Marchand (47) had the only assist on Pastrnak’s goal– his 39th of the season, which established a new career-high in goals for No. 88 in black and gold– at 6:59 of the first period.

The pair of wingers on Boston’s first line each have amassed at least 70 points in the last four seasons– marking the 10th time a Bruins player has recorded 70-plus points in four or more consecutive seasons.

Just past the midpoint of the first period, the Canadiens made an error in judgment and had too many skaters on the ice– yielding the first power play of the night to the Bruins at 10:32, but Boston did not convert on the ensuing legal skater advantage.

Late in the opening frame, Marchand got tangled up with Jeff Petry in front of the Montreal net as the two players exchanged shoves and roughing penalties (with Marchand earning an extra slashing minor in the process).

The Canadiens had their first power play of the night at 18:48 of the first period while Heinen served Marchand’s extra minor in the box.

Montreal’s power play would extend into the second period as the two teams entered the first intermission with the B’s in the lead on the scoreboard, 1-0, and in shots on goal, 11-10.

After one period of play, Boston held the advantage in blocked shots (6-2) and takeaways (2-0), while the Habs led in hits (12-11) and faceoff win percentage (53-47).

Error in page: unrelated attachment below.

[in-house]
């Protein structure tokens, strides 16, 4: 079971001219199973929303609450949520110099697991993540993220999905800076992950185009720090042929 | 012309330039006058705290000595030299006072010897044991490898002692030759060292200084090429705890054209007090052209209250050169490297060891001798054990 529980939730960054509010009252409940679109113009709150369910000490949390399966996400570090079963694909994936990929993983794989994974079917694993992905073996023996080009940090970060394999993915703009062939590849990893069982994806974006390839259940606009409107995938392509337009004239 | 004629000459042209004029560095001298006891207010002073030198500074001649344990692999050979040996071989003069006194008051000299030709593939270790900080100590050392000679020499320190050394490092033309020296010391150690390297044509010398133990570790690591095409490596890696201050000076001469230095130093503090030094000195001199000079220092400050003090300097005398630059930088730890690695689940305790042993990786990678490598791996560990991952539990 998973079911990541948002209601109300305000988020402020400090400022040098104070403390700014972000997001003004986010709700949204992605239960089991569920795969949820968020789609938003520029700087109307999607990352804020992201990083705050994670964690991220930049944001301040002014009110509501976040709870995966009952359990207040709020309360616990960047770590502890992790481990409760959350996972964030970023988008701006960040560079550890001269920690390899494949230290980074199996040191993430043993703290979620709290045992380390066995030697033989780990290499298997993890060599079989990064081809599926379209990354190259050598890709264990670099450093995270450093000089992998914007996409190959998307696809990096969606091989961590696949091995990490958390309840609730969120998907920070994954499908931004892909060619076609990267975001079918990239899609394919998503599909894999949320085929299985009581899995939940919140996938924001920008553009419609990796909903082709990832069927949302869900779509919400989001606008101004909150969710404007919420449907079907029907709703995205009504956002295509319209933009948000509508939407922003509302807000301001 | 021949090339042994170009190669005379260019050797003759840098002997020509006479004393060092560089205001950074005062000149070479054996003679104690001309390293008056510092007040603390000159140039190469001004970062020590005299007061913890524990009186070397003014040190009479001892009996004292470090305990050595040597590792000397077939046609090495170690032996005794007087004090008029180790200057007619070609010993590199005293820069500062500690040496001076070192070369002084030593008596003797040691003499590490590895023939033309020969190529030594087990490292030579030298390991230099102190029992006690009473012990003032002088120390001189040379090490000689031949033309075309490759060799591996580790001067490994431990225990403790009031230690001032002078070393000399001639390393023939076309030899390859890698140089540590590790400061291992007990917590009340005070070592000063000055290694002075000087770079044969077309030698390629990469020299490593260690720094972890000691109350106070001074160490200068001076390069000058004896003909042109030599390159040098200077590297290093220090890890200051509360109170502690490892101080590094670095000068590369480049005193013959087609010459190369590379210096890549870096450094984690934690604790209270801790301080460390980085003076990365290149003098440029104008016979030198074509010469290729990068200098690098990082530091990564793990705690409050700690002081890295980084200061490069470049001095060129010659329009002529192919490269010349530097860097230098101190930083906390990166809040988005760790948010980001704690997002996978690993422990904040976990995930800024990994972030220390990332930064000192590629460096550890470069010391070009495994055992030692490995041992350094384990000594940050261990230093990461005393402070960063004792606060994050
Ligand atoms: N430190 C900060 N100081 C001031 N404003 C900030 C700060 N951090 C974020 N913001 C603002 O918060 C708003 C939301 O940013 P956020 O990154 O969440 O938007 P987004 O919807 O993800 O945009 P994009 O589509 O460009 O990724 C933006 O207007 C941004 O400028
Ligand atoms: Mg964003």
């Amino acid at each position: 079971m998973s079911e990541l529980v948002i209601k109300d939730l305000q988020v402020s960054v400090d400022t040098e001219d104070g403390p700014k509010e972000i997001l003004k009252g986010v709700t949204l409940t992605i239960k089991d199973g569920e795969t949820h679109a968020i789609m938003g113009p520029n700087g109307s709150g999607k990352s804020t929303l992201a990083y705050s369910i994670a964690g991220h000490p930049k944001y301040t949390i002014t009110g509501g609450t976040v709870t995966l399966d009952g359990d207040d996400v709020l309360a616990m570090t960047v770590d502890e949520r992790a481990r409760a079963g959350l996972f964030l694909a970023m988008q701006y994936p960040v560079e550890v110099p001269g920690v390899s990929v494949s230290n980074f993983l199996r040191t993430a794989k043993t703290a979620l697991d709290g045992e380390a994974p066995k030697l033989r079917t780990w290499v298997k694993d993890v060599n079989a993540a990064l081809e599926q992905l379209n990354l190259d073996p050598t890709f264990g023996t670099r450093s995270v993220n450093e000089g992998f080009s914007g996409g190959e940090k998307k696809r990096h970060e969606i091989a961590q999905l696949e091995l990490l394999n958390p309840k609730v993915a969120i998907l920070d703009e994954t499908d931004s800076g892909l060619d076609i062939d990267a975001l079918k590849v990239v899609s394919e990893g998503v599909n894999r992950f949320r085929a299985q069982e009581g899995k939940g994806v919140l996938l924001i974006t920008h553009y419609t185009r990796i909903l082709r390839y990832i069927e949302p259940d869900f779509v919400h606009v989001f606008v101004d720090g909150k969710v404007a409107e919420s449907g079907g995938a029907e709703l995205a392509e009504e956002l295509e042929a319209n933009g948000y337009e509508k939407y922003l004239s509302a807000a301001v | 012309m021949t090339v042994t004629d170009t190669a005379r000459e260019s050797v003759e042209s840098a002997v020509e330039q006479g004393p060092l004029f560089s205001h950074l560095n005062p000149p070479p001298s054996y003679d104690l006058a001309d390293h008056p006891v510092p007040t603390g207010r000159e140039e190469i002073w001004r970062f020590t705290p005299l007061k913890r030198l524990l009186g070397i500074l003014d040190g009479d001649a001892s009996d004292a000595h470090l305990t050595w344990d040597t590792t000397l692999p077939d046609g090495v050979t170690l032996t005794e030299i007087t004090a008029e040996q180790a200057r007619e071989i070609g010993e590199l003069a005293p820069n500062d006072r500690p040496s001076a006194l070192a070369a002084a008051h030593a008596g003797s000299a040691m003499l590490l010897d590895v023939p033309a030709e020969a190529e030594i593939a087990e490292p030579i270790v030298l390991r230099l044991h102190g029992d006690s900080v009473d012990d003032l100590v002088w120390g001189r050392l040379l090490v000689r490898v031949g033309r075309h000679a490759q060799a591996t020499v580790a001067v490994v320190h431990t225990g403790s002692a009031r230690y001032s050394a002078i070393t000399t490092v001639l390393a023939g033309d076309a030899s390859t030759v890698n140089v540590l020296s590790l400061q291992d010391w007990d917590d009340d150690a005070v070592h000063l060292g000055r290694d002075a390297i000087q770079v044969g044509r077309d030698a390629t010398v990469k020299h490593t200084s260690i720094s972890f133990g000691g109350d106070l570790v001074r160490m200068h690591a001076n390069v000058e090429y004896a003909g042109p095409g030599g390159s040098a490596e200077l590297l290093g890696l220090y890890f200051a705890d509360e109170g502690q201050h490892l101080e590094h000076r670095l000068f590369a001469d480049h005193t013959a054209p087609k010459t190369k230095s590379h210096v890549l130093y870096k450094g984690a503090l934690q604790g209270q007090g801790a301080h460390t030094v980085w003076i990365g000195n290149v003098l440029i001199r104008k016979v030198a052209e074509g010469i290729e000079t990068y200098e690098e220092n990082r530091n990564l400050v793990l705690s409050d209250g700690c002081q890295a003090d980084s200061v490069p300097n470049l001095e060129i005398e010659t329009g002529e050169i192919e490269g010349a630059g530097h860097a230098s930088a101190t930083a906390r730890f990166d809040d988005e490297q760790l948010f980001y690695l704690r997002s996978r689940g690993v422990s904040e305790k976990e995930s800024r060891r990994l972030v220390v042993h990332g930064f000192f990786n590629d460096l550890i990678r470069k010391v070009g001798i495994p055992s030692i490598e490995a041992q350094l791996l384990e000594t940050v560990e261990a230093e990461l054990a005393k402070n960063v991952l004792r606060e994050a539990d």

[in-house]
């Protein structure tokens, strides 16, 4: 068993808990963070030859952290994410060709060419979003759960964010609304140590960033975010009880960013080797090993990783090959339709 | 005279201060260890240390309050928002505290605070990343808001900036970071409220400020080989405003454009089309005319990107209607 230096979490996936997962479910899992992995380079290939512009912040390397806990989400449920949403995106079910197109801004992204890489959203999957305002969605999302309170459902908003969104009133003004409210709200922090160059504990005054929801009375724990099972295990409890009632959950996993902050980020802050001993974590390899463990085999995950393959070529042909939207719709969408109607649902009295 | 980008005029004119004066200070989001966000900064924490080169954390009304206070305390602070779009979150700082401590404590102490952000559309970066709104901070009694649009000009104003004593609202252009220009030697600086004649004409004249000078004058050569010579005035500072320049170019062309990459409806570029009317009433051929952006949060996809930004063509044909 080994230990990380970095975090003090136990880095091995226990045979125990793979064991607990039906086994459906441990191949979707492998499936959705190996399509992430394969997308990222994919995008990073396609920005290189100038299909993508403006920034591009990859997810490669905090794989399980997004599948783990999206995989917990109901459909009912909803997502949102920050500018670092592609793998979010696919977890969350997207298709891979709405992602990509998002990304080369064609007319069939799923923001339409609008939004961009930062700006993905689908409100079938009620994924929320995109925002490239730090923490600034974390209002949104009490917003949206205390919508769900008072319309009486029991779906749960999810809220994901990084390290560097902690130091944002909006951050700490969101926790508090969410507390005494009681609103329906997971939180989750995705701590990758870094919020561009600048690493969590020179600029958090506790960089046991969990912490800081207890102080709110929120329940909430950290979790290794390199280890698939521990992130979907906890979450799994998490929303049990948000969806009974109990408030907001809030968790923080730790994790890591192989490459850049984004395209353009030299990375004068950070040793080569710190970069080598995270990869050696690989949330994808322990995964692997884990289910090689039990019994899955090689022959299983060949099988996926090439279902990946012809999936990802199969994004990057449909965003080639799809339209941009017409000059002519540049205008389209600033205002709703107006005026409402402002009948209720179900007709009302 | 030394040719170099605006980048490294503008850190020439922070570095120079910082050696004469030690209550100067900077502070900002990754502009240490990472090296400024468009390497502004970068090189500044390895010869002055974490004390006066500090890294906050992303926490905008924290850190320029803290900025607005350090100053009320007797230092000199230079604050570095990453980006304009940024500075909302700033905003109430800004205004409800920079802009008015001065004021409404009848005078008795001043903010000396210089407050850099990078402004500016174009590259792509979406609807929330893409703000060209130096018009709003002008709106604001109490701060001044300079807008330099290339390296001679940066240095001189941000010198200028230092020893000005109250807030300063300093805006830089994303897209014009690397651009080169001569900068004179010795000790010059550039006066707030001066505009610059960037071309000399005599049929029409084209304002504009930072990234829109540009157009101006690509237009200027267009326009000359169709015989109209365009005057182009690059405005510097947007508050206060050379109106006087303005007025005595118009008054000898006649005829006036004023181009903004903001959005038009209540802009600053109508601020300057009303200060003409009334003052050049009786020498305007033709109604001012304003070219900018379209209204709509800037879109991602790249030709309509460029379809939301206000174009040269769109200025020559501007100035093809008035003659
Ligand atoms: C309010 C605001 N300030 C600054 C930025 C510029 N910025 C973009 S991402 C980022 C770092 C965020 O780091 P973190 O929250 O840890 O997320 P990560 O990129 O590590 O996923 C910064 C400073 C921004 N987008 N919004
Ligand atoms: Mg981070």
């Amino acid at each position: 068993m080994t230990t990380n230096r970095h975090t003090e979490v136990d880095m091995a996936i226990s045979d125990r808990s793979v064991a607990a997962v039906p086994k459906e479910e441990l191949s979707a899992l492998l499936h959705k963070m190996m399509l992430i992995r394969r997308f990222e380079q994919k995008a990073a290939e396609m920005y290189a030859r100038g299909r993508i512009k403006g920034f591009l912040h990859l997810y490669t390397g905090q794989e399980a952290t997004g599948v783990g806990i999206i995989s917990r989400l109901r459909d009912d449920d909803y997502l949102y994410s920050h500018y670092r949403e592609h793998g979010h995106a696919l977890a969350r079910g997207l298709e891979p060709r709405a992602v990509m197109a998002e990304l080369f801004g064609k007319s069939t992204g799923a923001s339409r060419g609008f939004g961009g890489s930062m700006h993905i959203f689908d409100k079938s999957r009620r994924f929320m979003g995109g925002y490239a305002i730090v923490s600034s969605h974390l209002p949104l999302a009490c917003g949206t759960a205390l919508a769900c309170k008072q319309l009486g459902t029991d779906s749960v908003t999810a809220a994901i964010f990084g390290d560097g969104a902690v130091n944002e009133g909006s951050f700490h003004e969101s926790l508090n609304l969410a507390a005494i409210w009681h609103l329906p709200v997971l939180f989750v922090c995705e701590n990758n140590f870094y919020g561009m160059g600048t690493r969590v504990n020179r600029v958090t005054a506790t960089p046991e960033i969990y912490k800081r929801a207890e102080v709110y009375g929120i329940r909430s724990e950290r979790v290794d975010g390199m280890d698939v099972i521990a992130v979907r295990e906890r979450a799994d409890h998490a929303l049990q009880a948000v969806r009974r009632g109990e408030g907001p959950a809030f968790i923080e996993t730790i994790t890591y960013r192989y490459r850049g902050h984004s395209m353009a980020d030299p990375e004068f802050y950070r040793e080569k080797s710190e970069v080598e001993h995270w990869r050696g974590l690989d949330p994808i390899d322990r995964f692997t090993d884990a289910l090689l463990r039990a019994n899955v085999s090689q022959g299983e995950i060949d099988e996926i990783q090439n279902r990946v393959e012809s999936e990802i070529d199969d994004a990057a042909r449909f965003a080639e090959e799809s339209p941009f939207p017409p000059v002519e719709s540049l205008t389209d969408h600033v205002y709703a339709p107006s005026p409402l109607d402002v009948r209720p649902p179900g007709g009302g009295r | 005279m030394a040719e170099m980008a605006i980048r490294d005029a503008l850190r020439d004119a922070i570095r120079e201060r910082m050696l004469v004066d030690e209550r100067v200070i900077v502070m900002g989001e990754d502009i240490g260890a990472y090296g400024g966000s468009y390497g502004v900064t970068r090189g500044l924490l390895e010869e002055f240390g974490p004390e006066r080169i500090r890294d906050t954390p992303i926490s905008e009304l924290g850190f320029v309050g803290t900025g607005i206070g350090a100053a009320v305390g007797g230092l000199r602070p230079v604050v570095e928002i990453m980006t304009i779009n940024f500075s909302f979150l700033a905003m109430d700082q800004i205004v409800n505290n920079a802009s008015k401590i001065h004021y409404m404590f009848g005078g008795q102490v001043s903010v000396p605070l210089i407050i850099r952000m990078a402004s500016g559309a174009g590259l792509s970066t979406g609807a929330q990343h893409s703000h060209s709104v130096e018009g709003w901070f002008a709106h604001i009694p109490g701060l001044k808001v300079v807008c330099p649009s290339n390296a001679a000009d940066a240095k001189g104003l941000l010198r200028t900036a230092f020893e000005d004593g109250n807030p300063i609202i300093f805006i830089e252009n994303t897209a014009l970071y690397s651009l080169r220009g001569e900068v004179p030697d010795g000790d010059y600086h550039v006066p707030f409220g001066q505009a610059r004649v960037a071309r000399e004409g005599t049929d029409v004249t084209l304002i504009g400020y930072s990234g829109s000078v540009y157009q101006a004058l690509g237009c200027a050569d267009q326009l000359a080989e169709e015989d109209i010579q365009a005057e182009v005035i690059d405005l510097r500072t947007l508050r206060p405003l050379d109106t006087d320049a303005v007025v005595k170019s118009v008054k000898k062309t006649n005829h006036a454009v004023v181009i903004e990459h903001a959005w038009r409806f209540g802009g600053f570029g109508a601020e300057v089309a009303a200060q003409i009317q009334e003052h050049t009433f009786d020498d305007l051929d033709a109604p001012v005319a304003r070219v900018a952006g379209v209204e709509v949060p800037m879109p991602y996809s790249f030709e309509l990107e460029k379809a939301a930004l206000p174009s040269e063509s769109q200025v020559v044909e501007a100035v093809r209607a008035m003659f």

Both teams had four giveaways aside and were 0/1 on the power play heading into the middle frame.

The Habs began the second period with 48 seconds remaining on their power play, but their special teams were no match for Boston’s penalty kill fresh off the intermission as the Bruins killed off Marchand’s minor.

Moments later, Pastrnak (40) tallied his second goal of the game after Kuraly fed Pastrnak with pass while on a two-on-one break-in that led to Pastrnak deking and scoring top-shelf while Price dove in desperation.

Kuraly (15) had the only assist on Pastrnak’s goal and the B’s led, 2-0, at 4:16 of the second period.

For the first time since Glen Murray tallied 44 goals in the 2002-03 season, a Bruin recorded 40 or more goals in a season as Pastrnak reached and surpassed the 40-goal plateau.

He also required the fewest games (58) by a Bruins player to score 40 goals in a season since Cam Neely reached 40 goals in 36 games played in 1993-94 (which is also the fastest in franchise history to reach 40 goals).